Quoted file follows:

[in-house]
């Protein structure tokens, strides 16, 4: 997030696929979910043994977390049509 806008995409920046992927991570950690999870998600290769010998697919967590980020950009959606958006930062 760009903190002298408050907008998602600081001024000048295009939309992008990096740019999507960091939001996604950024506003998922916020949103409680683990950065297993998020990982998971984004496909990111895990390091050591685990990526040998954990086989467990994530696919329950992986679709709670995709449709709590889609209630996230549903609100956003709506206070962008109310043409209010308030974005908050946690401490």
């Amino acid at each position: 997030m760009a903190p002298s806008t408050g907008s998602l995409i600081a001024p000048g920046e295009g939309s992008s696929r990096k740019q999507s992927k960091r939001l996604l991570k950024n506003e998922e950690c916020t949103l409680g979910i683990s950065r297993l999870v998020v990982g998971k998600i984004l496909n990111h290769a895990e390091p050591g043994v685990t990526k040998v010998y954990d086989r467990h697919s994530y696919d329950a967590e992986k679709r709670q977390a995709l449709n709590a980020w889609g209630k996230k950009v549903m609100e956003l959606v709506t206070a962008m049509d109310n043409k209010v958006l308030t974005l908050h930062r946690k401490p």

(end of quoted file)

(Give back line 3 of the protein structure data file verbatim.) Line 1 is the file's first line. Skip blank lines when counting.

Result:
């Amino acid at each position: 997030m760009a903190p002298s806008t408050g907008s998602l995409i600081a001024p000048g920046e295009g939309s992008s696929r990096k740019q999507s992927k960091r939001l996604l991570k950024n506003e998922e950690c916020t949103l409680g979910i683990s950065r297993l999870v998020v990982g998971k998600i984004l496909n990111h290769a895990e390091p050591g043994v685990t990526k040998v010998y954990d086989r467990h697919s994530y696919d329950a967590e992986k679709r709670q977390a995709l449709n709590a980020w889609g209630k996230k950009v549903m609100e956003l959606v709506t206070a962008m049509d109310n043409k209010v958006l308030t974005l908050h930062r946690k401490p």